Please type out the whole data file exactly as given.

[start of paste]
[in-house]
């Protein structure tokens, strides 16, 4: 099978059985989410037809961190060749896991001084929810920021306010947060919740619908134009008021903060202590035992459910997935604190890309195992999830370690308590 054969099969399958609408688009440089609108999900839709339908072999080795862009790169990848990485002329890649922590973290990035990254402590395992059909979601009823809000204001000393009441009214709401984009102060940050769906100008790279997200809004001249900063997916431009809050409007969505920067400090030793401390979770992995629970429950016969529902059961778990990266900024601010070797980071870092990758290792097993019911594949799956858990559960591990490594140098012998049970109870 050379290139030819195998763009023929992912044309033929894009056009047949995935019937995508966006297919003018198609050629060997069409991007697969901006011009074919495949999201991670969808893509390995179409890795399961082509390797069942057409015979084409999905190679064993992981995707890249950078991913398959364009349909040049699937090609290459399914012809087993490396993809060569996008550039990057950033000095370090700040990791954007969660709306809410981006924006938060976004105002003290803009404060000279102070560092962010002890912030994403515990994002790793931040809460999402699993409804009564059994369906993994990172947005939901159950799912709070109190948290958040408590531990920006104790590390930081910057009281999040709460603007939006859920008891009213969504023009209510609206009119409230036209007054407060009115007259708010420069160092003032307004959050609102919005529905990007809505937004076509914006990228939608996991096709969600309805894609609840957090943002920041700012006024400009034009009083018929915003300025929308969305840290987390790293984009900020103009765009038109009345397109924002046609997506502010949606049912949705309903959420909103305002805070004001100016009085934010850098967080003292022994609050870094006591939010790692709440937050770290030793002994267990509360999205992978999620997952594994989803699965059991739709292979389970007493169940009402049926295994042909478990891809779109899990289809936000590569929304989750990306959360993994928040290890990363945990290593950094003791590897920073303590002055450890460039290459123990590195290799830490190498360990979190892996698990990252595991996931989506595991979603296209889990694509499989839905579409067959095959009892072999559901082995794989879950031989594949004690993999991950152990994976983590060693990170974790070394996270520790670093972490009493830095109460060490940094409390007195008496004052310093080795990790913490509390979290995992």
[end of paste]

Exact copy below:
[in-house]
């Protein structure tokens, strides 16, 4: 099978059985989410037809961190060749896991001084929810920021306010947060919740619908134009008021903060202590035992459910997935604190890309195992999830370690308590 054969099969399958609408688009440089609108999900839709339908072999080795862009790169990848990485002329890649922590973290990035990254402590395992059909979601009823809000204001000393009441009214709401984009102060940050769906100008790279997200809004001249900063997916431009809050409007969505920067400090030793401390979770992995629970429950016969529902059961778990990266900024601010070797980071870092990758290792097993019911594949799956858990559960591990490594140098012998049970109870 050379290139030819195998763009023929992912044309033929894009056009047949995935019937995508966006297919003018198609050629060997069409991007697969901006011009074919495949999201991670969808893509390995179409890795399961082509390797069942057409015979084409999905190679064993992981995707890249950078991913398959364009349909040049699937090609290459399914012809087993490396993809060569996008550039990057950033000095370090700040990791954007969660709306809410981006924006938060976004105002003290803009404060000279102070560092962010002890912030994403515990994002790793931040809460999402699993409804009564059994369906993994990172947005939901159950799912709070109190948290958040408590531990920006104790590390930081910057009281999040709460603007939006859920008891009213969504023009209510609206009119409230036209007054407060009115007259708010420069160092003032307004959050609102919005529905990007809505937004076509914006990228939608996991096709969600309805894609609840957090943002920041700012006024400009034009009083018929915003300025929308969305840290987390790293984009900020103009765009038109009345397109924002046609997506502010949606049912949705309903959420909103305002805070004001100016009085934010850098967080003292022994609050870094006591939010790692709440937050770290030793002994267990509360999205992978999620997952594994989803699965059991739709292979389970007493169940009402049926295994042909478990891809779109899990289809936000590569929304989750990306959360993994928040290890990363945990290593950094003791590897920073303590002055450890460039290459123990590195290799830490190498360990979190892996698990990252595991996931989506595991979603296209889990694509499989839905579409067959095959009892072999559901082995794989879950031989594949004690993999991950152990994976983590060693990170974790070394996270520790670093972490009493830095109460060490940094409390007195008496004052310093080795990790913490509390979290995992």